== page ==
Celebrating Figs on Ocracoke Island

By Molly Harrison | Wednesday, August 3, 2022

The people of Ocracoke Island are always celebrating something, and now is the time of year when they celebrate a most humble fruit, the fig, with a festival that includes a bake-off, music, dancing, art and fun.

Why celebrate the fig? Figs grow in abundance on the island, and early August is when most of the varieties are at their most bountiful. Many island yards have a fig tree, big ones that have been there for eons, and many of the island’s old-timers and longtime residents use the bounty to make fig cakes and preserves. The islanders are quite protective of their figs, which is why you might spot a sign near a tree warning “No pick’um the figums.” Try to resist the temptation to reach over into someone’s yard to nab a fig, but if there's a tree in your rental yard, of course they're yours to eat.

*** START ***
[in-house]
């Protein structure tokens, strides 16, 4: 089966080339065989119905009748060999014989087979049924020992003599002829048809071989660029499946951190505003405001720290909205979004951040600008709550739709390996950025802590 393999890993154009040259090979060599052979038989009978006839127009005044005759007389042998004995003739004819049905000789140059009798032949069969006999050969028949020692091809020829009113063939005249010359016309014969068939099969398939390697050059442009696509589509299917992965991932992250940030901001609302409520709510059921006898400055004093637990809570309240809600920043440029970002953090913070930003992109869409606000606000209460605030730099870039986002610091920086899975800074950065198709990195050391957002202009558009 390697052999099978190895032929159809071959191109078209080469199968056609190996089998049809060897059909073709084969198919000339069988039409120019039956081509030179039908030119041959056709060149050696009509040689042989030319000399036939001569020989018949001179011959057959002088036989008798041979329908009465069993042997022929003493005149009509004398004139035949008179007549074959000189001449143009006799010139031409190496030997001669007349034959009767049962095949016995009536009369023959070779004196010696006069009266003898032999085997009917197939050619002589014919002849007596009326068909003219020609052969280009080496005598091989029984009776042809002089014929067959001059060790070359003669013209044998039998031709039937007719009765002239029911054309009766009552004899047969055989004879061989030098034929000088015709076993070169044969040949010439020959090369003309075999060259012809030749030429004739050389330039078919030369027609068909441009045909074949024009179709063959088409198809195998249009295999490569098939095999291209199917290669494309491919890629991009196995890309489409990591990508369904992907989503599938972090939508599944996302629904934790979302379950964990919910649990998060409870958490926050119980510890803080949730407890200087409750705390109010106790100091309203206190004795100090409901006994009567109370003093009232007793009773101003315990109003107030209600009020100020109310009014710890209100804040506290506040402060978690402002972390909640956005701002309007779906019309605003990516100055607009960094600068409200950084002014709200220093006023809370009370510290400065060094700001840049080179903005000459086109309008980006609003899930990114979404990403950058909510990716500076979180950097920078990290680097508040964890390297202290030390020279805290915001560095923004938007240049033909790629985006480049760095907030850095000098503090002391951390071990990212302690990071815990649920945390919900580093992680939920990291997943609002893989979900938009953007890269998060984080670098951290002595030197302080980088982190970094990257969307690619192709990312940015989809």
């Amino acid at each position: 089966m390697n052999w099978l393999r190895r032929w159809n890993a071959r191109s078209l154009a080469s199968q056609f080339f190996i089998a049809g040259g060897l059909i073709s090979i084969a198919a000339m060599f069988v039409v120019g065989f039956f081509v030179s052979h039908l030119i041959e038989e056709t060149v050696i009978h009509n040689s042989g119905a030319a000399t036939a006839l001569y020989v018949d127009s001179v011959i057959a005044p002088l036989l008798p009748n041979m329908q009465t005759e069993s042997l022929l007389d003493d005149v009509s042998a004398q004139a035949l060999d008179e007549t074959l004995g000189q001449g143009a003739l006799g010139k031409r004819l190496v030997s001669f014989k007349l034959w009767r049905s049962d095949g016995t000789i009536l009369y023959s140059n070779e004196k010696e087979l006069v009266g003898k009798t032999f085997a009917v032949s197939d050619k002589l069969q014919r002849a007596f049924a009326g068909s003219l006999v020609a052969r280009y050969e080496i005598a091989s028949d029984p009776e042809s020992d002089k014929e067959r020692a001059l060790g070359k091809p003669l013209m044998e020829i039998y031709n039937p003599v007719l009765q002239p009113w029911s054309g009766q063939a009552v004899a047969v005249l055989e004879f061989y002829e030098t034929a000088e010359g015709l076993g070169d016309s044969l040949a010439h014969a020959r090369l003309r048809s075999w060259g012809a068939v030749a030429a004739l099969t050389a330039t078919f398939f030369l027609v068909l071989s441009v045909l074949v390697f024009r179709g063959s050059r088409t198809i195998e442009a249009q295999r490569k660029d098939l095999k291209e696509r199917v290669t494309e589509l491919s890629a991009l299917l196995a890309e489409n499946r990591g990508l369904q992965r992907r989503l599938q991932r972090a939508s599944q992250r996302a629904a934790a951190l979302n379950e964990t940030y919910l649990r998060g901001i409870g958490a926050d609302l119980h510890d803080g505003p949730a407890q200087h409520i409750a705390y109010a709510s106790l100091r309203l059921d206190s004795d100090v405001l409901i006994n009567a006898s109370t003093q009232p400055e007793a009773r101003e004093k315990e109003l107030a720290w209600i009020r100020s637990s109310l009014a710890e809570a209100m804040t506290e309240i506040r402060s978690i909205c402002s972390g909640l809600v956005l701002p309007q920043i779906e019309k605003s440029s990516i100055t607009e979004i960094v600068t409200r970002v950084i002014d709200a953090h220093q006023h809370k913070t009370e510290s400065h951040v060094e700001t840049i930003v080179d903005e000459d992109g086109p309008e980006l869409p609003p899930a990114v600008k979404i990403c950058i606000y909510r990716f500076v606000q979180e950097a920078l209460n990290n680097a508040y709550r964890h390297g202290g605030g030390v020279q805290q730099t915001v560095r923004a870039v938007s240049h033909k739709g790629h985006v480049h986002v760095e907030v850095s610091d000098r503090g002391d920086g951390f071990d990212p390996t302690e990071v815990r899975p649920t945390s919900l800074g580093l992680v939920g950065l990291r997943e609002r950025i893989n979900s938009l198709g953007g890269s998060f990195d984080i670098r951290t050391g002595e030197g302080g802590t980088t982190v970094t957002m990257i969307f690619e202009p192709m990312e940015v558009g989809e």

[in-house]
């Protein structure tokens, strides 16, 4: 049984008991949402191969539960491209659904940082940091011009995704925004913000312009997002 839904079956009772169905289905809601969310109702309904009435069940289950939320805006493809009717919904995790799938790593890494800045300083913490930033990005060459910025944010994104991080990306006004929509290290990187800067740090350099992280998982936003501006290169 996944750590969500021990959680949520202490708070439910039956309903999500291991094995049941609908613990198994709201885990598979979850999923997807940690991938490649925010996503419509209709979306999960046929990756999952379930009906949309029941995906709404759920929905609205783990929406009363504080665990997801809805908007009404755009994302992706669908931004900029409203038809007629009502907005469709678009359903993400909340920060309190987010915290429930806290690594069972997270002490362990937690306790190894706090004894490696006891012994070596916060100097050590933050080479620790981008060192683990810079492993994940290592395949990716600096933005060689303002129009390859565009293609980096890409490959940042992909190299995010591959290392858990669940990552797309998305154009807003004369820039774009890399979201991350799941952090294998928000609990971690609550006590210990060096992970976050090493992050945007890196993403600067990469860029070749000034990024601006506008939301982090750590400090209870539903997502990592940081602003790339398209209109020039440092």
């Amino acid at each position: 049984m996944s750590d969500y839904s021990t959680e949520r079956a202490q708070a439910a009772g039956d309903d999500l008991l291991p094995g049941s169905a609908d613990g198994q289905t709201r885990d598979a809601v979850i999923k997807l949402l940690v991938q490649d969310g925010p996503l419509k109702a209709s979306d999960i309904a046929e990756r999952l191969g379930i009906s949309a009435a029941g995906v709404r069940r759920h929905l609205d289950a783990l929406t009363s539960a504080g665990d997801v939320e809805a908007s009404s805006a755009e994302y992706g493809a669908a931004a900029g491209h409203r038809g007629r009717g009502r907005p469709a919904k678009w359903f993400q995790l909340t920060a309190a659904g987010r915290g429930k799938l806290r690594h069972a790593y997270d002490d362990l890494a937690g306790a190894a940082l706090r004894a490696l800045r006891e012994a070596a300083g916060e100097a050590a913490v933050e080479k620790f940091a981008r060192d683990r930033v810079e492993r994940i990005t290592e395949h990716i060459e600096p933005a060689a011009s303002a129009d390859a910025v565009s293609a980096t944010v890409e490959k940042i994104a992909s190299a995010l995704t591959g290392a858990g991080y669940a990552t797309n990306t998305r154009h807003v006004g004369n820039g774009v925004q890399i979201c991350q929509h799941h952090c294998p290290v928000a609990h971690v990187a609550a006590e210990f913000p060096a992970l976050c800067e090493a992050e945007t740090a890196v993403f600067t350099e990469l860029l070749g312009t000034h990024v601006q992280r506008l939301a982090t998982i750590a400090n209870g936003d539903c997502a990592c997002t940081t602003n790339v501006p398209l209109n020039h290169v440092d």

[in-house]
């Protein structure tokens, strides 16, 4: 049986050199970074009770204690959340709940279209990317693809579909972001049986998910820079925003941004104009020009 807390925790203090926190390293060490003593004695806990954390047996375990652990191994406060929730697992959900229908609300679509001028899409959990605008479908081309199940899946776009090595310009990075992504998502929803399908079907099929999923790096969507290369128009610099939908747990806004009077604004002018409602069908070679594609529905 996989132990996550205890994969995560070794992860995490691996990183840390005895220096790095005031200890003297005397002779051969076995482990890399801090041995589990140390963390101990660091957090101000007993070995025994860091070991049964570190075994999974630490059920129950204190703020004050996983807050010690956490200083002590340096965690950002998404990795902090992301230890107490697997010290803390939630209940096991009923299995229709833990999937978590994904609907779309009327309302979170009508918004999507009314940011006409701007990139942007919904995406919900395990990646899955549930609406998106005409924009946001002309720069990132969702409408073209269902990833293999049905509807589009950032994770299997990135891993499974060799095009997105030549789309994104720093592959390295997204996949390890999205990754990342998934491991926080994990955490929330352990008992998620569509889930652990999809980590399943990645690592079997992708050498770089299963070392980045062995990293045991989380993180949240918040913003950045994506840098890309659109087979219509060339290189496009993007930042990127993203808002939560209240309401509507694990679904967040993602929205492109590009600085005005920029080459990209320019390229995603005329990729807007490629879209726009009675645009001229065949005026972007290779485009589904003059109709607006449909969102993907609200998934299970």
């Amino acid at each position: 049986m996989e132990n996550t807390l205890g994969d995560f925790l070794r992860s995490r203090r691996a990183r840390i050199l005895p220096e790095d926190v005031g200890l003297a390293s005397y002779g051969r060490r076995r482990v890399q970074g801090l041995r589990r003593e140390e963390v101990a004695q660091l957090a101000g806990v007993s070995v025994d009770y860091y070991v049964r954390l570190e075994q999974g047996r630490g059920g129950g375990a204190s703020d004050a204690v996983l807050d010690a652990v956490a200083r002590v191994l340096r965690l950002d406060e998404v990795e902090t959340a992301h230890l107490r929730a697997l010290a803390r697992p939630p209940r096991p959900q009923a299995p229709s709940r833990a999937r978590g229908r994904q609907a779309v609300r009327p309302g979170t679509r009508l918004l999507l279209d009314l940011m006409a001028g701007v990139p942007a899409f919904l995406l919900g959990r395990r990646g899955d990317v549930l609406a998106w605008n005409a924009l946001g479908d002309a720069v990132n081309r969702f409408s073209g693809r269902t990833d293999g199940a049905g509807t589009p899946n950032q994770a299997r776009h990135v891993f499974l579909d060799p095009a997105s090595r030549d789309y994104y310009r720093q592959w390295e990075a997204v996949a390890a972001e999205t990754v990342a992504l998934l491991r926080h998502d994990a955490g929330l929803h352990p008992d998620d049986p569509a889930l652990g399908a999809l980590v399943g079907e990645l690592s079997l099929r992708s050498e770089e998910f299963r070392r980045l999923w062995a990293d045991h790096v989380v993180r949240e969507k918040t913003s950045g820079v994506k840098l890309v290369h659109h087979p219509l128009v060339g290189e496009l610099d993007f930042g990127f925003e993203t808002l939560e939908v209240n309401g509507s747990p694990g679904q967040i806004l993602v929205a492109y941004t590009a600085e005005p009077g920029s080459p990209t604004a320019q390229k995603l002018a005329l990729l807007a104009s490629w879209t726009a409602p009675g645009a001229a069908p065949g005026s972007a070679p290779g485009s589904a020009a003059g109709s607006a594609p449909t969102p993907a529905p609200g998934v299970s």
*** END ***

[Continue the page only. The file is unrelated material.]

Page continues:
Tenth-generation islander and local fig expert Chester Lynn has counted 16 varieties of figs on the island. Figs grow well in the island’s sandy soil and mild climate. Some of the varieties found on the island include brown, pound, sugar, Celeste, lemon, turkey, blue, Portsmouth and late, among others. You can find locally made fig preserves in many of the island shops and fig cake and other fig dishes in the local restaurants. 1718 Brewing, the island's brewery, even has a wheat beer brewed with local figs called Notorious F.I.G.

The celebration of the fig started with a bake-off at the island’s Fourth of July festival way back when, then grew into a small festival in 2014. Now the event has grown into a three-day festival sponsored by Ocracoke Preservation Soceity. It's held this weekend — August 4, 5 and 6.